Murdered Wakefield schoolgirl Elsie Frost's family can apply for fresh inquest more than 50-years after killing

Elsie Frost
Elsie Frost

The family of  murdered Wakefield schoolgirl Elsie Frost has today been given  permission to apply to the High Court for a fresh inquest into the circumstances surrounding her death  more than 50-years after she was killed.

Elsie, 14, was stabbed to death on her way home from her sister’s house on October 9 1965.

An inquest took place between January 4 and 11 1966 when the coroner recorded a verdict that Elsie had died of multiple stab wounds and had been murdered by Ian Bernard Spencer.

Today (Dec 20) Attorney General Geoffrey Cox QC MP, said: “Having considered the application, I have given consent to the family of Elsie Frost to apply to the High Court for a new

inquest into her death.

“I am satisfied that there is new evidence available that was not put before the previous inquest, and I believe that it is in the interests of justice for the application for a new inquest to be

heard by the High Court.”

In October, Elsie Frost's siblings kickstarted a legal drive for a new inquest into her death so the public can finally learn the truth about what happened and the family can get “closure”.

Colin Frost and Anne Cleave travelled to Westminster on the 53rd anniversary of Elsie’s death to personally deliver a memorandum to Attorney General Geoffrey Cox that they hope will

result in the “incorrect” 1966 inquest, which blamed the killing on the wrong man, being quashed.

Mr Frost, 59, said only a new inquest would give the family “closure” in one of Britain’s longest running unsolved murder cases.

Elsie, 14, was attacked from behind and stabbed in the back and head as she walked through a railway tunnel off a canal towpath in Wakefield in October 1965.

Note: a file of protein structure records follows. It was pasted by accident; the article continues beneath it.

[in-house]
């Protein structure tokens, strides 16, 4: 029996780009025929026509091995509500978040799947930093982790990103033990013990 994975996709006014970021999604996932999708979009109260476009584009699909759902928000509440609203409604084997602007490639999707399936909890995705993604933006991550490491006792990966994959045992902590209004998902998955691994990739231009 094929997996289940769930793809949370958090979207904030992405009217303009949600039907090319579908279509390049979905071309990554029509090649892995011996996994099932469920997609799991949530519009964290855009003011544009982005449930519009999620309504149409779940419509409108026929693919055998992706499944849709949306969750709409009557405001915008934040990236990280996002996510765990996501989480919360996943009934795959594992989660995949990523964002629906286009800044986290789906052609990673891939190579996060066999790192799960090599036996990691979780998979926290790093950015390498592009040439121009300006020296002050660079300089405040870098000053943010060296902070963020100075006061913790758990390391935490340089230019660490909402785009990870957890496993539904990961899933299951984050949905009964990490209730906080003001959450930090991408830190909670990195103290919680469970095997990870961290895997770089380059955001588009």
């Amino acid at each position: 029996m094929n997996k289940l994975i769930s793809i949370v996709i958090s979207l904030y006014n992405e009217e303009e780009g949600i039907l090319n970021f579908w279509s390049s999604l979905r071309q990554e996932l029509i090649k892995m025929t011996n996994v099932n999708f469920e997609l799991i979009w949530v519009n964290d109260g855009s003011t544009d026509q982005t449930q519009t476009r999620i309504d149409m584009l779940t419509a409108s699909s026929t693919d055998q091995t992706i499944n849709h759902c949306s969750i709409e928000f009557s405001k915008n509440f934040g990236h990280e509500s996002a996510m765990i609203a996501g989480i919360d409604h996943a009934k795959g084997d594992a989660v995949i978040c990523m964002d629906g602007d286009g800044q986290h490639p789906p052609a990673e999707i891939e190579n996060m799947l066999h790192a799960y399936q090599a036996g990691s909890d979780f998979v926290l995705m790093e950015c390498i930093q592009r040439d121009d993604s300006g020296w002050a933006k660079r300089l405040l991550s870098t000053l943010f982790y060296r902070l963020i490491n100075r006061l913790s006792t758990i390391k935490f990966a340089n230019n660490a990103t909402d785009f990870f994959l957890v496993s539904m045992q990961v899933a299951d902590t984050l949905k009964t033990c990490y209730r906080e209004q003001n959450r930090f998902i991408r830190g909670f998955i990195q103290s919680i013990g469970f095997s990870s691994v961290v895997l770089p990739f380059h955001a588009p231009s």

Detectives had been reinvestigating her murder since 2016 and were preparing to charge convicted child killer and rapist Peter Pickering.

But the 80-year-old, known as the Beast of Wombwell, died in March after being taken ill in the secure psychiatric accommodation in Berkshire where he was held for more than 45 years.

In the week before his death, Pickering was found guilty of the violent rape of an 18-year-old woman in Sheffield in 1972.

The crime only came to light as a result of the cold case investigation into Elsie’s murder by West Yorkshire Police.

The family praised the force’s work and said a new inquest was needed.

The Attorney General has the authority to decide whether an application can be made to the High Court for a new inquest to be opened.

He has no power to order a new coronial inquest himself.

A new inquest can only be ordered by the High Court on an application made either by the Attorney or by a third party with the consent of the Attorney.

Before an application can be made, the Attorney must be satisfied that there is a reasonable prospect that the court would be persuaded to open a new inquest.

These decisions are made as part of his public interest function, independently of Government and strictly on the basis of the evidence.

The Attorney concluded, in this case, that there was sufficient grounds of challenge set out in the applications to have a reasonable prospect of success.